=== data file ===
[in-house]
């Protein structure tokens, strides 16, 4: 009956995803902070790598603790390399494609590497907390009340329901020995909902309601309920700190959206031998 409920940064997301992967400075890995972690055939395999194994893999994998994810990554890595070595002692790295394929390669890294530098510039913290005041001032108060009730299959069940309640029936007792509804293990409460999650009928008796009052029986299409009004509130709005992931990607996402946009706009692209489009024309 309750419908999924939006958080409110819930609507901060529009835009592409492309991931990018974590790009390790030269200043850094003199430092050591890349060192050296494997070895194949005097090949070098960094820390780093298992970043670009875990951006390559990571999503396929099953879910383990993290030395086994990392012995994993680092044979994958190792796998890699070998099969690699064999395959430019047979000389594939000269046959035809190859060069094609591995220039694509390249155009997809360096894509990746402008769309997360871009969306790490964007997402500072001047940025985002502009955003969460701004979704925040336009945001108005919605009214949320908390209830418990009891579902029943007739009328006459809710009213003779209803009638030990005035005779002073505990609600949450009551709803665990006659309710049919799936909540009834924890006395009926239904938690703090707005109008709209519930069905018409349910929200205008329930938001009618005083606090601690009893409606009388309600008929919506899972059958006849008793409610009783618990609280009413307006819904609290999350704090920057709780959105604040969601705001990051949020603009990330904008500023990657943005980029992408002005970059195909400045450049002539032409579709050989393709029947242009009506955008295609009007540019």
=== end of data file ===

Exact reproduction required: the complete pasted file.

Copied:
[in-house]
């Protein structure tokens, strides 16, 4: 009956995803902070790598603790390399494609590497907390009340329901020995909902309601309920700190959206031998 409920940064997301992967400075890995972690055939395999194994893999994998994810990554890595070595002692790295394929390669890294530098510039913290005041001032108060009730299959069940309640029936007792509804293990409460999650009928008796009052029986299409009004509130709005992931990607996402946009706009692209489009024309 309750419908999924939006958080409110819930609507901060529009835009592409492309991931990018974590790009390790030269200043850094003199430092050591890349060192050296494997070895194949005097090949070098960094820390780093298992970043670009875990951006390559990571999503396929099953879910383990993290030395086994990392012995994993680092044979994958190792796998890699070998099969690699064999395959430019047979000389594939000269046959035809190859060069094609591995220039694509390249155009997809360096894509990746402008769309997360871009969306790490964007997402500072001047940025985002502009955003969460701004979704925040336009945001108005919605009214949320908390209830418990009891579902029943007739009328006459809710009213003779209803009638030990005035005779002073505990609600949450009551709803665990006659309710049919799936909540009834924890006395009926239904938690703090707005109008709209519930069905018409349910929200205008329930938001009618005083606090601690009893409606009388309600008929919506899972059958006849008793409610009783618990609280009413307006819904609290999350704090920057709780959105604040969601705001990051949020603009990330904008500023990657943005980029992408002005970059195909400045450049002539032409579709050989393709029947242009009506955008295609009007540019």